This course is certainly about North Korea, but it is also important to know its brethren South Korea. As we discussed recent tumultuous political situation of South Korea briefly in class,
thousands of people have taken to streets of downtown Seoul to protest against the President Lee Myung-bak and his decision to renew U.S. beef import. Considering the fact that he won the election by a landslide and took office last Feb., this was such a unprecedented downturn, Prof. Larsen mentioned the other day. Obviously, the matter of how to placate people has emerged as a key question for Lee's administration. The TIME conducted an interview the President Lee at the Blue House on the 3rd Jun, 2008. You can check out the interview by clicking the link below.http://www.time.com/time/magazine/article/0,9171,1811896-1,00.html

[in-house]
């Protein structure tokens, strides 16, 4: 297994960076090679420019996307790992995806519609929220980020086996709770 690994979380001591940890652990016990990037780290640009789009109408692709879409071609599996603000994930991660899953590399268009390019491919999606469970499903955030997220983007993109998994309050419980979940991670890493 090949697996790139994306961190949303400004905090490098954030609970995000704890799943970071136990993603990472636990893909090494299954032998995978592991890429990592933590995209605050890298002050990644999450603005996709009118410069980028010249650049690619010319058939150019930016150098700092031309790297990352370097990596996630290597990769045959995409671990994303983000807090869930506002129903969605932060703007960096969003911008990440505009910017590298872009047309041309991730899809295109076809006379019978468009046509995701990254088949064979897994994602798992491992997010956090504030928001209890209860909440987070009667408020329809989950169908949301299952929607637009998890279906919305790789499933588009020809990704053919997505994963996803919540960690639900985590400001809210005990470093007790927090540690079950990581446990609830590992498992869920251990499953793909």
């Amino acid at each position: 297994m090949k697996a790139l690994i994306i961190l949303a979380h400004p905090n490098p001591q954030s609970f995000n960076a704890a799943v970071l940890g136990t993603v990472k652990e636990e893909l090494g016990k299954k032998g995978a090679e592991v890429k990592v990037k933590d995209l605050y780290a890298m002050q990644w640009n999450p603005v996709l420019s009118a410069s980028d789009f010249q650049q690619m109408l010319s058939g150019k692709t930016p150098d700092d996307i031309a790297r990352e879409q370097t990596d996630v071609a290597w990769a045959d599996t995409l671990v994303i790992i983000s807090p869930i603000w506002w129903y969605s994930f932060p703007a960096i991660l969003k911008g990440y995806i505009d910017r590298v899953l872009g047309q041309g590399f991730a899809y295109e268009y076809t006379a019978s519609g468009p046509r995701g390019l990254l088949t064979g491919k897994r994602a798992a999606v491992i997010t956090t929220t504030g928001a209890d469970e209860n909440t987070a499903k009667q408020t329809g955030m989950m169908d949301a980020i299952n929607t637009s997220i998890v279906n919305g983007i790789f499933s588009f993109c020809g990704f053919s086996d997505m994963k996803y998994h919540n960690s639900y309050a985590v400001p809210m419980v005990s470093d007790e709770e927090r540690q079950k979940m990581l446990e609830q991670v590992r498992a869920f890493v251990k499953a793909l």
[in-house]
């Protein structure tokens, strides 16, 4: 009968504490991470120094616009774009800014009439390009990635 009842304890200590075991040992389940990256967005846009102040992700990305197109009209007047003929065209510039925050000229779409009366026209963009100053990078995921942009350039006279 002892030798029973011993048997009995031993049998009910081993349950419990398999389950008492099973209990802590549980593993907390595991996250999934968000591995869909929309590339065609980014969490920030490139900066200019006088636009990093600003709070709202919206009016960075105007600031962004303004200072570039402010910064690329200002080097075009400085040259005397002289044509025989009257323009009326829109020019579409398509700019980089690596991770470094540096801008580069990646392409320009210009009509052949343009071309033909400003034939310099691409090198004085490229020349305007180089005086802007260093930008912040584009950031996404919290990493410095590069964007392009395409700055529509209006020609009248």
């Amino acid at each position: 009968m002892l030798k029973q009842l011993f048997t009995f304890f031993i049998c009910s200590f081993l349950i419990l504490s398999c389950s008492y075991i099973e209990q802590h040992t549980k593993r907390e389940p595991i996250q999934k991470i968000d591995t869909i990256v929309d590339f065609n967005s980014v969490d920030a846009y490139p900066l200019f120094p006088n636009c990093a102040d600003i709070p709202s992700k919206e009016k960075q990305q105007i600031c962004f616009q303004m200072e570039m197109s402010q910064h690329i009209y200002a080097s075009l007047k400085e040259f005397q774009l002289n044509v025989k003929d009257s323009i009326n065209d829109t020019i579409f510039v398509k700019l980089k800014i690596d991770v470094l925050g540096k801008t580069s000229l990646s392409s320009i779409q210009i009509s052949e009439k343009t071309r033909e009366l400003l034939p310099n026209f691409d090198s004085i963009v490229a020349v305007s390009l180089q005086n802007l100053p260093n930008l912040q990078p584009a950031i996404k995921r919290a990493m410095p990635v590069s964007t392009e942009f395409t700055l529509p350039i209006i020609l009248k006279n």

While watching the news from South Korea, this makes me feel somewhat pathetic. Becasue I had to unwillingly witness disunited and factious Korea from this recent phenomenon, reminding me of gloomy moments, the conflict between North and South Korea from 1945-1950. Understandably, this may represent differential dynamics of unyielding Koreans, if I focus only on postive sides. However, regardless of the matter; what is right and what is wrong, Koreans should realize that it is equally significant to admit and respect others who have different opinions. In that point, the current situation shown in South Korea appeared to be grievously polarized. Ironically, this is also a great contrast to North Korea.